Faced with legal threats, Saudi women activists drop plan for "drive-in" protest

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Saudi activist Manal Al Sharif, who now lives in Dubai, drives her car in the Gulf Emirate city on October 22, 2013, as she campaigns in solidarity with Saudi women preparing to take to the wheel on October 26, defying the Saudi authorities, fight for women's right to drive in Saudi Arabia. (Photo: AFP - Marwan Naamani)

Published Friday, October 25, 2013

Activists pressing for an end to Saudi Arabia's ban on women driving have dropped plans to hold a "drive-in" Saturday after threats of legal action against anyone getting behind the wheel.

Instead, rather than making the date of October 26 a symbolic one, they have called for an open-ended campaign.

"Out of caution and respect for the interior ministry's warnings... we are asking women not to drive tomorrow and to change the initiative from an October 26 campaign to an open driving campaign," activist Najla al-Hariri told AFP Friday.

Several women said they had received telephone calls from the ministry, which openly warned on Thursday of measures against activists who chose to participate, asking them to promise not to drive on Saturday.

Ministry spokesman General Mansur al-Turki told AFP: "It is known that women in Saudi are banned from driving and laws will be applied against violators and those who demonstrate in support" of this cause.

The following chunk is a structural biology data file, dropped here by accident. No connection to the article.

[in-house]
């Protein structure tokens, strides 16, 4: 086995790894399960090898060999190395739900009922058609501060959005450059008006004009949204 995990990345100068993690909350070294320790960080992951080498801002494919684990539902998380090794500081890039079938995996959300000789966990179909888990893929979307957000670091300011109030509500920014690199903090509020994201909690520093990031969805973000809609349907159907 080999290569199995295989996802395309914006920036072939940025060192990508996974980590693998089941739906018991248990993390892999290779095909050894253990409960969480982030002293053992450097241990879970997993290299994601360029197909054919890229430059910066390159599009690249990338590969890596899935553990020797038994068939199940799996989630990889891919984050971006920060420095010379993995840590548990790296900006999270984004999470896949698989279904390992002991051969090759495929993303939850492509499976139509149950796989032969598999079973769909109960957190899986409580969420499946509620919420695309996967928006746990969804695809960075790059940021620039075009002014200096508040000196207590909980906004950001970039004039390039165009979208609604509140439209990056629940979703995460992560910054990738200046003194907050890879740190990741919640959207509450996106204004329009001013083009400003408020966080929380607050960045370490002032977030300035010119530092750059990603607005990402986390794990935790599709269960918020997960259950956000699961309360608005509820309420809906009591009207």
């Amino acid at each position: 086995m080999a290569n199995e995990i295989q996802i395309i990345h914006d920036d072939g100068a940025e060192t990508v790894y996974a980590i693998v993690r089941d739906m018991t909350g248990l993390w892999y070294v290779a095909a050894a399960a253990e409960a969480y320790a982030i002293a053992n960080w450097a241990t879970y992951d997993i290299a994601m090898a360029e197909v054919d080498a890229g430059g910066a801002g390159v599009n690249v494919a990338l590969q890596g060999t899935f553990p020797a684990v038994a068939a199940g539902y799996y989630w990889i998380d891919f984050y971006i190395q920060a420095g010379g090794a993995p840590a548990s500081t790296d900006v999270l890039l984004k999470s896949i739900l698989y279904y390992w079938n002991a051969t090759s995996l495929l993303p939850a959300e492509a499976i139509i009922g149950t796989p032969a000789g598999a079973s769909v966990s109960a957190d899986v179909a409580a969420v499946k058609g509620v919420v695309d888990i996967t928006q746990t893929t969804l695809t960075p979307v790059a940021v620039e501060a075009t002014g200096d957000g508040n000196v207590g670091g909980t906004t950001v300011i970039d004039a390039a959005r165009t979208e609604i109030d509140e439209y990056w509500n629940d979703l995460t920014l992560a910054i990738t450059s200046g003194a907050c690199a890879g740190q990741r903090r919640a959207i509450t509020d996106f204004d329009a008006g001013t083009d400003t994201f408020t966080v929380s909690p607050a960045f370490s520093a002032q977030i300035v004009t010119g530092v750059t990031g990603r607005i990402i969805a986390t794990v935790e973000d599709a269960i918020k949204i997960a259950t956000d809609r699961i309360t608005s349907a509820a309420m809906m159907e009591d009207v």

On Wednesday, the ministry said it would crack down against anyone who attempts to "disturb public peace" by congregating or marching "under the pretext of an alleged day of female driving."

In remarks to the al-Hayat daily published Friday, Turki even warned against supporting the campaign online.

When asked what would happen to those who did, Turki said legal measures will be taken "against whoever violates the anti-cyber crimes law," an offense punishable by up to five years in prison in the kingdom.

Activists have repeatedly insisted throughout their campaign that no demonstrations would be held in the ultra-conservative absolute monarchy, which that officially bans public gatherings.

A campaign website, where an online petition amassed more than 16,000 signatures before authorities blocked it two weeks later, was hacked on Friday.

"Drop the leadership of Saudi women," read a cryptic message in English posted on the website, http://www.oct26driving.com.

Referring to Saturday, blogger Eman Nafjan said "the date was only symbolic, and women have begun driving before and will continue to drive after October 26."

Over the past two weeks, videos posted online have shown women already driving in Saudi Arabia.

Women who have defied the law in the past have run into trouble with the authorities and been harassed by compatriots.

In 1990, authorities stopped 47 women who got behind the wheel in a demonstration against the driving ban

In 2011, activist Manal al-Sharif, one of the organizers of this Saturday's campaign, was arrested and held nine days for posting online a video of herself behind the wheel.

That year Saudi police arrested a number of women who defied the driving ban and forced them to sign a pledge not to drive again.

The UN Human Rights Council urged Saudi Arabia to crack down on discrimination against women among other rights abuses on Friday. The council adopted a report listing 225 recommendations for improvements earlier this week in Geneva during a Universal Periodic Review (UPR) of the oil-rich kingdom's rights record.

Many of the UN recommendations called on Riyadh to abolish a system requiring women to seek permission from male relatives to work, marry or leave the country, and one urged it to lift the driving ban.



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